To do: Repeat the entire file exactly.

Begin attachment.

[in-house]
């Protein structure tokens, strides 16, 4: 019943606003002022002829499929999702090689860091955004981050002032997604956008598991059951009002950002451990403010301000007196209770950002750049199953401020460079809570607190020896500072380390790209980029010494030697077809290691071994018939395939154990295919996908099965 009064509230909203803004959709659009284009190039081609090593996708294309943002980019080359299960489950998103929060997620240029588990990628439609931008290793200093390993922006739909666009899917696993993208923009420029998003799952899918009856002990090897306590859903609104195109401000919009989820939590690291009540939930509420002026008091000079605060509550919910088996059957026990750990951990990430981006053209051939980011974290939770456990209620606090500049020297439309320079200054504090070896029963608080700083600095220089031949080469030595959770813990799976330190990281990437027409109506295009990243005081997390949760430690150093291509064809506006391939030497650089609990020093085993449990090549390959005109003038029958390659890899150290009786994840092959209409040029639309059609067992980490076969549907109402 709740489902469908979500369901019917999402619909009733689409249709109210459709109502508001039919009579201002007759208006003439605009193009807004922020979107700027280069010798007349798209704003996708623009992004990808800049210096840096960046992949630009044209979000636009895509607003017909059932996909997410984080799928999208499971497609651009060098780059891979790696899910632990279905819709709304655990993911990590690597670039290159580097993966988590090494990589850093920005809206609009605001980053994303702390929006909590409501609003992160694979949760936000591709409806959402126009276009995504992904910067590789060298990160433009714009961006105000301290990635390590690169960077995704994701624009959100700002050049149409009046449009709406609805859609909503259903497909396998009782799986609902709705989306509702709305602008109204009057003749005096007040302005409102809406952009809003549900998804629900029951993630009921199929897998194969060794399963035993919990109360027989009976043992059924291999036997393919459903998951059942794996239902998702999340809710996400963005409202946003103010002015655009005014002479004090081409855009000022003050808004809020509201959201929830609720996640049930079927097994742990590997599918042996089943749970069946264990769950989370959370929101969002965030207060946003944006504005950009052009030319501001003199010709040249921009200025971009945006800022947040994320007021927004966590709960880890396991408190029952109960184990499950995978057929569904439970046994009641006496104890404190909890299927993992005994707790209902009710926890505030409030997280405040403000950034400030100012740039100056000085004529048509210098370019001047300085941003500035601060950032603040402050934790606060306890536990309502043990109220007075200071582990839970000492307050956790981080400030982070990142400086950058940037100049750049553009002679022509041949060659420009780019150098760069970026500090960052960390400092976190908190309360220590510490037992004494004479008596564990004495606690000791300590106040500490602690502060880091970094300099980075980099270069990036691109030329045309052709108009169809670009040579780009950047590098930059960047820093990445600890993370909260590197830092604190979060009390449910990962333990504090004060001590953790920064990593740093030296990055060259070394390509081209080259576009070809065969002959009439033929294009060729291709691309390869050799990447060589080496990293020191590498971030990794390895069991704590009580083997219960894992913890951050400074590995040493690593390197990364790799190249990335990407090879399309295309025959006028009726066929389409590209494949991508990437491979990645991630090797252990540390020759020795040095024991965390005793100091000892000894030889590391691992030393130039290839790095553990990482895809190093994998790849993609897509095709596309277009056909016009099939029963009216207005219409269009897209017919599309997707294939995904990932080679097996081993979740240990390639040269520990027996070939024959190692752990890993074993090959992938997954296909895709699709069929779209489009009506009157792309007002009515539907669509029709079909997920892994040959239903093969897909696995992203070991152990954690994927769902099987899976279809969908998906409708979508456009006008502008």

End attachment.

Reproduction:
[in-house]
């Protein structure tokens, strides 16, 4: 019943606003002022002829499929999702090689860091955004981050002032997604956008598991059951009002950002451990403010301000007196209770950002750049199953401020460079809570607190020896500072380390790209980029010494030697077809290691071994018939395939154990295919996908099965 009064509230909203803004959709659009284009190039081609090593996708294309943002980019080359299960489950998103929060997620240029588990990628439609931008290793200093390993922006739909666009899917696993993208923009420029998003799952899918009856002990090897306590859903609104195109401000919009989820939590690291009540939930509420002026008091000079605060509550919910088996059957026990750990951990990430981006053209051939980011974290939770456990209620606090500049020297439309320079200054504090070896029963608080700083600095220089031949080469030595959770813990799976330190990281990437027409109506295009990243005081997390949760430690150093291509064809506006391939030497650089609990020093085993449990090549390959005109003038029958390659890899150290009786994840092959209409040029639309059609067992980490076969549907109402 709740489902469908979500369901019917999402619909009733689409249709109210459709109502508001039919009579201002007759208006003439605009193009807004922020979107700027280069010798007349798209704003996708623009992004990808800049210096840096960046992949630009044209979000636009895509607003017909059932996909997410984080799928999208499971497609651009060098780059891979790696899910632990279905819709709304655990993911990590690597670039290159580097993966988590090494990589850093920005809206609009605001980053994303702390929006909590409501609003992160694979949760936000591709409806959402126009276009995504992904910067590789060298990160433009714009961006105000301290990635390590690169960077995704994701624009959100700002050049149409009046449009709406609805859609909503259903497909396998009782799986609902709705989306509702709305602008109204009057003749005096007040302005409102809406952009809003549900998804629900029951993630009921199929897998194969060794399963035993919990109360027989009976043992059924291999036997393919459903998951059942794996239902998702999340809710996400963005409202946003103010002015655009005014002479004090081409855009000022003050808004809020509201959201929830609720996640049930079927097994742990590997599918042996089943749970069946264990769950989370959370929101969002965030207060946003944006504005950009052009030319501001003199010709040249921009200025971009945006800022947040994320007021927004966590709960880890396991408190029952109960184990499950995978057929569904439970046994009641006496104890404190909890299927993992005994707790209902009710926890505030409030997280405040403000950034400030100012740039100056000085004529048509210098370019001047300085941003500035601060950032603040402050934790606060306890536990309502043990109220007075200071582990839970000492307050956790981080400030982070990142400086950058940037100049750049553009002679022509041949060659420009780019150098760069970026500090960052960390400092976190908190309360220590510490037992004494004479008596564990004495606690000791300590106040500490602690502060880091970094300099980075980099270069990036691109030329045309052709108009169809670009040579780009950047590098930059960047820093990445600890993370909260590197830092604190979060009390449910990962333990504090004060001590953790920064990593740093030296990055060259070394390509081209080259576009070809065969002959009439033929294009060729291709691309390869050799990447060589080496990293020191590498971030990794390895069991704590009580083997219960894992913890951050400074590995040493690593390197990364790799190249990335990407090879399309295309025959006028009726066929389409590209494949991508990437491979990645991630090797252990540390020759020795040095024991965390005793100091000892000894030889590391691992030393130039290839790095553990990482895809190093994998790849993609897509095709596309277009056909016009099939029963009216207005219409269009897209017919599309997707294939995904990932080679097996081993979740240990390639040269520990027996070939024959190692752990890993074993090959992938997954296909895709699709069929779209489009009506009157792309007002009515539907669509029709079909997920892994040959239903093969897909696995992203070991152990954690994927769902099987899976279809969908998906409708979508456009006008502008």